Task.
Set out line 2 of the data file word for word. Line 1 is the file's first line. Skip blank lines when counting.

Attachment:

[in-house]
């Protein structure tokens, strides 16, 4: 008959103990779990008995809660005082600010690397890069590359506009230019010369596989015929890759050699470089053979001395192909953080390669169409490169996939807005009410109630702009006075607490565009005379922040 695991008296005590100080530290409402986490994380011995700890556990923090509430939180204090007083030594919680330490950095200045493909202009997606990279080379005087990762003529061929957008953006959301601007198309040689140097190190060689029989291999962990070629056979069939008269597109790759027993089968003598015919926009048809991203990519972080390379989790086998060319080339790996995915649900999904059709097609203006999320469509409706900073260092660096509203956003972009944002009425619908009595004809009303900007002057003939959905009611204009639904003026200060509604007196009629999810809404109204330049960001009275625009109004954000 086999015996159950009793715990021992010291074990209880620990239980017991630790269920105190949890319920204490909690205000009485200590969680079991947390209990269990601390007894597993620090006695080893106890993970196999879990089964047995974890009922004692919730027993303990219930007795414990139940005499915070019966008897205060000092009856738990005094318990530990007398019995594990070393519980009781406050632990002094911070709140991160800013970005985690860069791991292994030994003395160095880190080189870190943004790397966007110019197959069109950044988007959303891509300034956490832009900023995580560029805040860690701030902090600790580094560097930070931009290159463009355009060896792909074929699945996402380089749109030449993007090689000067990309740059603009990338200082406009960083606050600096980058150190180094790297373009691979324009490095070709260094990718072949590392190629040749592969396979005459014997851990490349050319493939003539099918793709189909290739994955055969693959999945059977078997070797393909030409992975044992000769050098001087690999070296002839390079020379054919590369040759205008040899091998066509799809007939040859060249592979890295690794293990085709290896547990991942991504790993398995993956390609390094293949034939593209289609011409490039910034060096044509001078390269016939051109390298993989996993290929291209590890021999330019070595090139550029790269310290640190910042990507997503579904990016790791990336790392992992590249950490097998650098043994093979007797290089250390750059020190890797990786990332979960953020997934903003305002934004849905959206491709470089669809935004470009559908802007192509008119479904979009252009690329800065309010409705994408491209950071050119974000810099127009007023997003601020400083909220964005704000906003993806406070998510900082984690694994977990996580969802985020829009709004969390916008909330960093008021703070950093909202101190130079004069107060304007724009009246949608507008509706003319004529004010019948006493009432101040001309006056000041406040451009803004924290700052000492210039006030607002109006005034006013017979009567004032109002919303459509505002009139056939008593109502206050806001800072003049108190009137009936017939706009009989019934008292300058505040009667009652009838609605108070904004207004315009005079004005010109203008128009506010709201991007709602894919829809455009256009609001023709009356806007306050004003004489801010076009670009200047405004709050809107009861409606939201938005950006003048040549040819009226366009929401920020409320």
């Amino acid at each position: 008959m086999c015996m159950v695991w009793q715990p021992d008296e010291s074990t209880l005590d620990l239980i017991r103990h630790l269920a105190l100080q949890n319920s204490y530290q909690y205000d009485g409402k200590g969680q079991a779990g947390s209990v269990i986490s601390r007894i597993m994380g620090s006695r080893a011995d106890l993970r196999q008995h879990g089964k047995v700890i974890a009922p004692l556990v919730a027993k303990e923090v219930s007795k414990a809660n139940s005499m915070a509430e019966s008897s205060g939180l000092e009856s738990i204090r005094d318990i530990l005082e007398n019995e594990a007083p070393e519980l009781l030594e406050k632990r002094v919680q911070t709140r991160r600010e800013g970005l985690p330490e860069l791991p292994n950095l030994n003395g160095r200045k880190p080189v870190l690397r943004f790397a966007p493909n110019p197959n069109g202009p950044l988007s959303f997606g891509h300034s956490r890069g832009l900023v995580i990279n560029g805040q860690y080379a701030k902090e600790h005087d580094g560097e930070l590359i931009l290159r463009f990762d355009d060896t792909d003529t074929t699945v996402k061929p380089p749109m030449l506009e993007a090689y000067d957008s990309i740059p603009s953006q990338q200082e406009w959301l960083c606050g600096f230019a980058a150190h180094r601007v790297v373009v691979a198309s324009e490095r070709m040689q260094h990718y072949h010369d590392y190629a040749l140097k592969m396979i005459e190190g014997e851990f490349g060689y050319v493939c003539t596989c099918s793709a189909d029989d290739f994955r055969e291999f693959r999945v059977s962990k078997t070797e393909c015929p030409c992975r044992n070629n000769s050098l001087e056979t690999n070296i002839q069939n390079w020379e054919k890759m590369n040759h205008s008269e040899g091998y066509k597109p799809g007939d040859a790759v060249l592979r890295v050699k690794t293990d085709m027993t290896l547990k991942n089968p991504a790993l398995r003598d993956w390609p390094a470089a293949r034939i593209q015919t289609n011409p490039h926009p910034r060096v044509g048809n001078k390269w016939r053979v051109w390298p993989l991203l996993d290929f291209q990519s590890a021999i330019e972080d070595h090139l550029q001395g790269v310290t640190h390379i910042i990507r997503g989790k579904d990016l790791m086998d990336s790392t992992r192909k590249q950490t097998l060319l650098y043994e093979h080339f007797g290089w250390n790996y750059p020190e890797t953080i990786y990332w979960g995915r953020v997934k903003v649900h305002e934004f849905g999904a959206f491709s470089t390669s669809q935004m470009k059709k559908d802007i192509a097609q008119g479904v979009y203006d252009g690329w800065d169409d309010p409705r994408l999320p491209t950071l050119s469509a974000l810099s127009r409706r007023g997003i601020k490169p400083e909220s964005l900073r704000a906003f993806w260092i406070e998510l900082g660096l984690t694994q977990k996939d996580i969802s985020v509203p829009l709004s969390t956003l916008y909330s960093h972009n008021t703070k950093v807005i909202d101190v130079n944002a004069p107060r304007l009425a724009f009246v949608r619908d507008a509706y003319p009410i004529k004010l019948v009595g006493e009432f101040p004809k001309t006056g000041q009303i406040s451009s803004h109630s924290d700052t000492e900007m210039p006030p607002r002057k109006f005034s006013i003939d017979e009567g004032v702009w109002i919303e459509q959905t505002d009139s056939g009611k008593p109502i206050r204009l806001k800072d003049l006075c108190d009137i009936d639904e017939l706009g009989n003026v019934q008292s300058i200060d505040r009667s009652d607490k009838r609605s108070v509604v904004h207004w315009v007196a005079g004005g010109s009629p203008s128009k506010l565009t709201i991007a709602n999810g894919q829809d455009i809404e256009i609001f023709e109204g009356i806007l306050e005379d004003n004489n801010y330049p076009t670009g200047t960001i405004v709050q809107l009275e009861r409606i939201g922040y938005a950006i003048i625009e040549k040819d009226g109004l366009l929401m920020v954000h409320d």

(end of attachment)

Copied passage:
């Protein structure tokens, strides 16, 4: 008959103990779990008995809660005082600010690397890069590359506009230019010369596989015929890759050699470089053979001395192909953080390669169409490169996939807005009410109630702009006075607490565009005379922040 695991008296005590100080530290409402986490994380011995700890556990923090509430939180204090007083030594919680330490950095200045493909202009997606990279080379005087990762003529061929957008953006959301601007198309040689140097190190060689029989291999962990070629056979069939008269597109790759027993089968003598015919926009048809991203990519972080390379989790086998060319080339790996995915649900999904059709097609203006999320469509409706900073260092660096509203956003972009944002009425619908009595004809009303900007002057003939959905009611204009639904003026200060509604007196009629999810809404109204330049960001009275625009109004954000 086999015996159950009793715990021992010291074990209880620990239980017991630790269920105190949890319920204490909690205000009485200590969680079991947390209990269990601390007894597993620090006695080893106890993970196999879990089964047995974890009922004692919730027993303990219930007795414990139940005499915070019966008897205060000092009856738990005094318990530990007398019995594990070393519980009781406050632990002094911070709140991160800013970005985690860069791991292994030994003395160095880190080189870190943004790397966007110019197959069109950044988007959303891509300034956490832009900023995580560029805040860690701030902090600790580094560097930070931009290159463009355009060896792909074929699945996402380089749109030449993007090689000067990309740059603009990338200082406009960083606050600096980058150190180094790297373009691979324009490095070709260094990718072949590392190629040749592969396979005459014997851990490349050319493939003539099918793709189909290739994955055969693959999945059977078997070797393909030409992975044992000769050098001087690999070296002839390079020379054919590369040759205008040899091998066509799809007939040859060249592979890295690794293990085709290896547990991942991504790993398995993956390609390094293949034939593209289609011409490039910034060096044509001078390269016939051109390298993989996993290929291209590890021999330019070595090139550029790269310290640190910042990507997503579904990016790791990336790392992992590249950490097998650098043994093979007797290089250390750059020190890797990786990332979960953020997934903003305002934004849905959206491709470089669809935004470009559908802007192509008119479904979009252009690329800065309010409705994408491209950071050119974000810099127009007023997003601020400083909220964005704000906003993806406070998510900082984690694994977990996580969802985020829009709004969390916008909330960093008021703070950093909202101190130079004069107060304007724009009246949608507008509706003319004529004010019948006493009432101040001309006056000041406040451009803004924290700052000492210039006030607002109006005034006013017979009567004032109002919303459509505002009139056939008593109502206050806001800072003049108190009137009936017939706009009989019934008292300058505040009667009652009838609605108070904004207004315009005079004005010109203008128009506010709201991007709602894919829809455009256009609001023709009356806007306050004003004489801010076009670009200047405004709050809107009861409606939201938005950006003048040549040819009226366009929401920020409320």